The alternative was to use drawstring, which didn't contract by itself, but you could pull it as closed as you wanted. I realised there's a trick to make elastic stretch more, and I'm sharing it here.
Normally people will sew a straight line of elastic in the direction they want to stretch: --------------
This is the simplest, most direct method. But as I tried to explain, it can only stretch so much.
The trick is to sew in a zig-zag: /\/\/\/\/\/\/\/\/\/\/\/\/\
By varying the angle and width/length of the zags, you can make it stretch as much as you want (at the cost of losing tension)
Basically this is how a coiled spring works. A straight wire will deform under tension or compression very easily, but the coil fits "more" wire in the same space, spreading out the deformation.
People already do this with solid springs:
This unibody carabiner designed for 3D-printing uses the flex of the material for the spring and gate. If the material were solid, either the gate would be too stiff, it would permanently deform once opened, or it would crack and fatigue quickly. By adding zig-zags, flexibility is greatly increased.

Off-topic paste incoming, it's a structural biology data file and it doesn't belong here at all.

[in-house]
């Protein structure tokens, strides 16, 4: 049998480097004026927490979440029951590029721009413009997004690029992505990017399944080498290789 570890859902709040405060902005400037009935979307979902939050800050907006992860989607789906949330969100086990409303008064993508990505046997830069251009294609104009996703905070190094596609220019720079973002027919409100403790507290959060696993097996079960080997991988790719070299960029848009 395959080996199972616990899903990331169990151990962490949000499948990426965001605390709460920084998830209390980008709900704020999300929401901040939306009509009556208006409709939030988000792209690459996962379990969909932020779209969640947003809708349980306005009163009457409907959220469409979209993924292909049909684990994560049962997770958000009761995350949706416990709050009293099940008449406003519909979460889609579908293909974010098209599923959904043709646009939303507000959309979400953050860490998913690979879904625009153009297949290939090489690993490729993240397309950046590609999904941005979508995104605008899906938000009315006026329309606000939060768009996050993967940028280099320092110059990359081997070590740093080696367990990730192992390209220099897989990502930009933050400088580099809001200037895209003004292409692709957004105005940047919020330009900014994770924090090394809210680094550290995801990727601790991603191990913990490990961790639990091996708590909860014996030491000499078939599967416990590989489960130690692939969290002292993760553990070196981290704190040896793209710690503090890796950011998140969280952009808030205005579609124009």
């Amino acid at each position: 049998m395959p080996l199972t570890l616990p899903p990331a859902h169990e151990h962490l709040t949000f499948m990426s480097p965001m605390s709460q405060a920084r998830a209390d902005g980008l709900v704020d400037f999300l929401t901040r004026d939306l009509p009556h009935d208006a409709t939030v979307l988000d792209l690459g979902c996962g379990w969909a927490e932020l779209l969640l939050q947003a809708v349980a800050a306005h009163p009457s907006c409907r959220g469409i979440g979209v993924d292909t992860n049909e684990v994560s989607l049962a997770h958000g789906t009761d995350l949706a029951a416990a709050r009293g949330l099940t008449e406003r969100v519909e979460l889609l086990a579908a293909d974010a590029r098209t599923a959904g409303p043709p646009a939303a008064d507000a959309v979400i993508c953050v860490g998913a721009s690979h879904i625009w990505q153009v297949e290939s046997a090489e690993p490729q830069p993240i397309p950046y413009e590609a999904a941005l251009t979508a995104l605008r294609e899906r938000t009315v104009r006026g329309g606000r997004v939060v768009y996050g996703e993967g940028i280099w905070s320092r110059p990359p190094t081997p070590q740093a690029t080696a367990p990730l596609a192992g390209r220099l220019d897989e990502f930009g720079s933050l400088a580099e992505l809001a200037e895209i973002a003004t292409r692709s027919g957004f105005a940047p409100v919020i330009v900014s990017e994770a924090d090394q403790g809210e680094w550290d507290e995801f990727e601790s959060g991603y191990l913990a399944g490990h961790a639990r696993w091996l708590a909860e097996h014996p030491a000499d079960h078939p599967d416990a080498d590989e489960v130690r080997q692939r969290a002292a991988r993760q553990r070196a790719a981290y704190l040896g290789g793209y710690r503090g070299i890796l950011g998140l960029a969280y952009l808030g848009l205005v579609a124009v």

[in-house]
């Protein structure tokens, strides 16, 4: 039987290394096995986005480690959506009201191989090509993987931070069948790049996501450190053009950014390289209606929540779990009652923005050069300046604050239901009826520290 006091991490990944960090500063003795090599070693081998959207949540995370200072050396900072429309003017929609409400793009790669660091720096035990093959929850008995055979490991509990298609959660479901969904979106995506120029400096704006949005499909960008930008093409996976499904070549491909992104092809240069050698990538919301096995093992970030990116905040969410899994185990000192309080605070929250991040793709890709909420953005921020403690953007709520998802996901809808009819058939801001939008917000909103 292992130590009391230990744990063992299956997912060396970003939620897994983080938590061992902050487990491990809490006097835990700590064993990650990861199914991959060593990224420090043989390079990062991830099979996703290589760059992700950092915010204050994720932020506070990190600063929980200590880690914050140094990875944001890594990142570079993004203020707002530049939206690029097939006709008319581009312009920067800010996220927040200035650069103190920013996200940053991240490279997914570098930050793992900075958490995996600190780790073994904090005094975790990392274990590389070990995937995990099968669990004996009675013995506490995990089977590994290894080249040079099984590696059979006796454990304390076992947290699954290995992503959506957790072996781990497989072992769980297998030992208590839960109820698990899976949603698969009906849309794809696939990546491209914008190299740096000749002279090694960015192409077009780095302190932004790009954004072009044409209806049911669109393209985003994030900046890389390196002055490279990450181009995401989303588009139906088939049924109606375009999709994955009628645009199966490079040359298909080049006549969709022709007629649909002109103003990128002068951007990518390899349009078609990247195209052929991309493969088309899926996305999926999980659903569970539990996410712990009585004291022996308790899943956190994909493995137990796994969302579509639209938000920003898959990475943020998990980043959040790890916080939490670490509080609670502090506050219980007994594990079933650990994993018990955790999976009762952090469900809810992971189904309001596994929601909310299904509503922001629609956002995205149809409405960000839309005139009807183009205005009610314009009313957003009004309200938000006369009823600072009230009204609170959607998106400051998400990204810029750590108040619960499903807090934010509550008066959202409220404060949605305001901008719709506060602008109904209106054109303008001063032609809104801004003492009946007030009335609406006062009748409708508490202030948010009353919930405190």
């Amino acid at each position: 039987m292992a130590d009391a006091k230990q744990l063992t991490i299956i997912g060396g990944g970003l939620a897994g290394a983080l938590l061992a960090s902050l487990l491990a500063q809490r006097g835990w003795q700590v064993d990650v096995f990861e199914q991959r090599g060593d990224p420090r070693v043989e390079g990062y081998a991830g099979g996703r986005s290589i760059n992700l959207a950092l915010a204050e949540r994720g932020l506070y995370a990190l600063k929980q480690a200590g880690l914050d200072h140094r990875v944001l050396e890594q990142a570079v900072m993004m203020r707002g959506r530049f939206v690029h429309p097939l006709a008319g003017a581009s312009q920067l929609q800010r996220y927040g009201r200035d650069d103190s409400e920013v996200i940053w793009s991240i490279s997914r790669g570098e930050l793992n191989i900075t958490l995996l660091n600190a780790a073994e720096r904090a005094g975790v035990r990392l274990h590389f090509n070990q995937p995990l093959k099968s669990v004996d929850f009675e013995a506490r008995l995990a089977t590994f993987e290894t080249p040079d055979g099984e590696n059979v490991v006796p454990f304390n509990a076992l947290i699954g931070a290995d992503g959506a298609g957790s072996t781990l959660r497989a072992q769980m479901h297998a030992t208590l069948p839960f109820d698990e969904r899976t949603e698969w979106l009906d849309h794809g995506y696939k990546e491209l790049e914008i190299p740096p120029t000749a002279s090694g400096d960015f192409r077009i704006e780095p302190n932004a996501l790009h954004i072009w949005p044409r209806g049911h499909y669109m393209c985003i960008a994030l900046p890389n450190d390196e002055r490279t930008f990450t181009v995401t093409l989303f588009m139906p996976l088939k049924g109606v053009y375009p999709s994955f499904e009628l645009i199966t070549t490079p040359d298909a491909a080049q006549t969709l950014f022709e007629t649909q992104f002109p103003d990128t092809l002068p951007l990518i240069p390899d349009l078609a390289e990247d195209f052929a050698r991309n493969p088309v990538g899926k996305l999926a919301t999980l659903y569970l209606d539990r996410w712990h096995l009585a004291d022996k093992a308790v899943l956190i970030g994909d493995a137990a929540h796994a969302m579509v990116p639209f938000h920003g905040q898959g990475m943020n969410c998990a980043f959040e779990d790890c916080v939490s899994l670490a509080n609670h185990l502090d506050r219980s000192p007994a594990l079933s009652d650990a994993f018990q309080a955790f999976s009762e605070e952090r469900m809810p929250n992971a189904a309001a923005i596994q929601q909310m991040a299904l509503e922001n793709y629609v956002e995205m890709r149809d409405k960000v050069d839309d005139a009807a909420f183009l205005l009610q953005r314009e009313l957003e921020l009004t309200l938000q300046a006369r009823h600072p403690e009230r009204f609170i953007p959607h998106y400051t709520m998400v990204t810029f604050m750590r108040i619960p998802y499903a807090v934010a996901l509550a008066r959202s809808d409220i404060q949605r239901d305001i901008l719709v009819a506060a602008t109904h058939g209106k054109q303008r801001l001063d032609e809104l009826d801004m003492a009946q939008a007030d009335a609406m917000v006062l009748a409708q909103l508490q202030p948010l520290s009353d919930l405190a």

You've probably seen this on flexible toothbrushes:
The PB-9 Para-Biner has a similar spring:
What's my point? People have no idea how to make clips and they're paying way way too much for nothing. This can easily be solved with good design. Even the brittle 3D-printed steel can have flex, but the 3D printing resolution is too low to make good zig-zags.
Update: this titanium carabiner on Kickstarter has exactly what I'm talking about:
Grade 5 Titanium Carabiner with built-in Spring Mechanism
Naturally, I had to buy it. It wasn't that expensive, as Kickstarter carabiners go, and it was made by EDM, which is much more precise and gives cleaner cuts than the cheaper common waterjet. Here's mine: